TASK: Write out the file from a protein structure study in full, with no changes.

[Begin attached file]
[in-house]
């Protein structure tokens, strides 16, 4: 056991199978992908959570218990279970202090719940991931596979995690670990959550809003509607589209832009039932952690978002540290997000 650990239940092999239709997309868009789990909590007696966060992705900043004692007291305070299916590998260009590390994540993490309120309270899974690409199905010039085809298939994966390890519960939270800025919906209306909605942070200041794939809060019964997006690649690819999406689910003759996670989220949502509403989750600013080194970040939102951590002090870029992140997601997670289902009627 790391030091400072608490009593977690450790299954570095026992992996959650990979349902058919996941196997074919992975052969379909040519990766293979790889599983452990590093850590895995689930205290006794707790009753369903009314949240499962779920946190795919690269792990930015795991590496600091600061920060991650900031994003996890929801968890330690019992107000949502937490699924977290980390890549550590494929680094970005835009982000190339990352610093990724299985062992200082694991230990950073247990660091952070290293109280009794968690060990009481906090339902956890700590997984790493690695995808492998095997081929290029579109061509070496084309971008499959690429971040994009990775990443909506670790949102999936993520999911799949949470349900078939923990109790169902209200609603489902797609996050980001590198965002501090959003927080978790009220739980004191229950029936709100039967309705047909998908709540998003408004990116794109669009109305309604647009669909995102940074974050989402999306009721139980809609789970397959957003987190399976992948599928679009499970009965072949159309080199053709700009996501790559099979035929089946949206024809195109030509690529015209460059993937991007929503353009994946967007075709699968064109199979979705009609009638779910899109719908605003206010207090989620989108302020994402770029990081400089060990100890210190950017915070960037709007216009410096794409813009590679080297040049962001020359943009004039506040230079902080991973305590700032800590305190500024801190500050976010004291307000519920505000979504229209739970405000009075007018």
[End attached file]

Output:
[in-house]
């Protein structure tokens, strides 16, 4: 056991199978992908959570218990279970202090719940991931596979995690670990959550809003509607589209832009039932952690978002540290997000 650990239940092999239709997309868009789990909590007696966060992705900043004692007291305070299916590998260009590390994540993490309120309270899974690409199905010039085809298939994966390890519960939270800025919906209306909605942070200041794939809060019964997006690649690819999406689910003759996670989220949502509403989750600013080194970040939102951590002090870029992140997601997670289902009627 790391030091400072608490009593977690450790299954570095026992992996959650990979349902058919996941196997074919992975052969379909040519990766293979790889599983452990590093850590895995689930205290006794707790009753369903009314949240499962779920946190795919690269792990930015795991590496600091600061920060991650900031994003996890929801968890330690019992107000949502937490699924977290980390890549550590494929680094970005835009982000190339990352610093990724299985062992200082694991230990950073247990660091952070290293109280009794968690060990009481906090339902956890700590997984790493690695995808492998095997081929290029579109061509070496084309971008499959690429971040994009990775990443909506670790949102999936993520999911799949949470349900078939923990109790169902209200609603489902797609996050980001590198965002501090959003927080978790009220739980004191229950029936709100039967309705047909998908709540998003408004990116794109669009109305309604647009669909995102940074974050989402999306009721139980809609789970397959957003987190399976992948599928679009499970009965072949159309080199053709700009996501790559099979035929089946949206024809195109030509690529015209460059993937991007929503353009994946967007075709699968064109199979979705009609009638779910899109719908605003206010207090989620989108302020994402770029990081400089060990100890210190950017915070960037709007216009410096794409813009590679080297040049962001020359943009004039506040230079902080991973305590700032800590305190500024801190500050976010004291307000519920505000979504229209739970405000009075007018």